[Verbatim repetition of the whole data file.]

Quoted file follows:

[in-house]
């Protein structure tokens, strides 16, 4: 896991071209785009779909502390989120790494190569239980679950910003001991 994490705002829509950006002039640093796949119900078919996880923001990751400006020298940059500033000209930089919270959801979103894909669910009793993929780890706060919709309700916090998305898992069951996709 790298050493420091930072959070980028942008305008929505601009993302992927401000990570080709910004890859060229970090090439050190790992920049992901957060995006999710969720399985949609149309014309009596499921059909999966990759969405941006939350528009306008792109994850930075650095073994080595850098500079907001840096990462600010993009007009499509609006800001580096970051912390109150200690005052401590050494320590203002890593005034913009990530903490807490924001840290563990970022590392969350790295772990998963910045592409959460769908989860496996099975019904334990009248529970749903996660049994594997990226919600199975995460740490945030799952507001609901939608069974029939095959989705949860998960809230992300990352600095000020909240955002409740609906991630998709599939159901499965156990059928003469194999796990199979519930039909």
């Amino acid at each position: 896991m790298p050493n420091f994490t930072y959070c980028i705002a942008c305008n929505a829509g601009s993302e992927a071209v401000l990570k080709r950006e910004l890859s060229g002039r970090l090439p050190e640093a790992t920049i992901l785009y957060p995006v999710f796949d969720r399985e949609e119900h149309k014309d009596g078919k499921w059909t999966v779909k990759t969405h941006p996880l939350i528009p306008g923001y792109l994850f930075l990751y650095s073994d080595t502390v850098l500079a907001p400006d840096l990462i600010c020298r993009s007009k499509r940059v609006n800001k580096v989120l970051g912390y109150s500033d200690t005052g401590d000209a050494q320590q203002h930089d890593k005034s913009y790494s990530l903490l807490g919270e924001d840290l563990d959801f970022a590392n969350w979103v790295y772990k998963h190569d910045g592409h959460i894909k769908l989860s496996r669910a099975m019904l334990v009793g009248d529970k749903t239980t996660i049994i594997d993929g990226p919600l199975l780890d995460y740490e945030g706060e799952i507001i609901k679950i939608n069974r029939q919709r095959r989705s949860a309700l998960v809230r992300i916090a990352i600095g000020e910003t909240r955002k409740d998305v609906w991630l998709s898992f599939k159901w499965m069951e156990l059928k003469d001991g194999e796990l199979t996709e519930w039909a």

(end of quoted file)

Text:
[in-house]
């Protein structure tokens, strides 16, 4: 896991071209785009779909502390989120790494190569239980679950910003001991 994490705002829509950006002039640093796949119900078919996880923001990751400006020298940059500033000209930089919270959801979103894909669910009793993929780890706060919709309700916090998305898992069951996709 790298050493420091930072959070980028942008305008929505601009993302992927401000990570080709910004890859060229970090090439050190790992920049992901957060995006999710969720399985949609149309014309009596499921059909999966990759969405941006939350528009306008792109994850930075650095073994080595850098500079907001840096990462600010993009007009499509609006800001580096970051912390109150200690005052401590050494320590203002890593005034913009990530903490807490924001840290563990970022590392969350790295772990998963910045592409959460769908989860496996099975019904334990009248529970749903996660049994594997990226919600199975995460740490945030799952507001609901939608069974029939095959989705949860998960809230992300990352600095000020909240955002409740609906991630998709599939159901499965156990059928003469194999796990199979519930039909």
């Amino acid at each position: 896991m790298p050493n420091f994490t930072y959070c980028i705002a942008c305008n929505a829509g601009s993302e992927a071209v401000l990570k080709r950006e910004l890859s060229g002039r970090l090439p050190e640093a790992t920049i992901l785009y957060p995006v999710f796949d969720r399985e949609e119900h149309k014309d009596g078919k499921w059909t999966v779909k990759t969405h941006p996880l939350i528009p306008g923001y792109l994850f930075l990751y650095s073994d080595t502390v850098l500079a907001p400006d840096l990462i600010c020298r993009s007009k499509r940059v609006n800001k580096v989120l970051g912390y109150s500033d200690t005052g401590d000209a050494q320590q203002h930089d890593k005034s913009y790494s990530l903490l807490g919270e924001d840290l563990d959801f970022a590392n969350w979103v790295y772990k998963h190569d910045g592409h959460i894909k769908l989860s496996r669910a099975m019904l334990v009793g009248d529970k749903t239980t996660i049994i594997d993929g990226p919600l199975l780890d995460y740490e945030g706060e799952i507001i609901k679950i939608n069974r029939q919709r095959r989705s949860a309700l998960v809230r992300i916090a990352i600095g000020e910003t909240r955002k409740d998305v609906w991630l998709s898992f599939k159901w499965m069951e156990l059928k003469d001991g194999e796990l199979t996709e519930w039909a």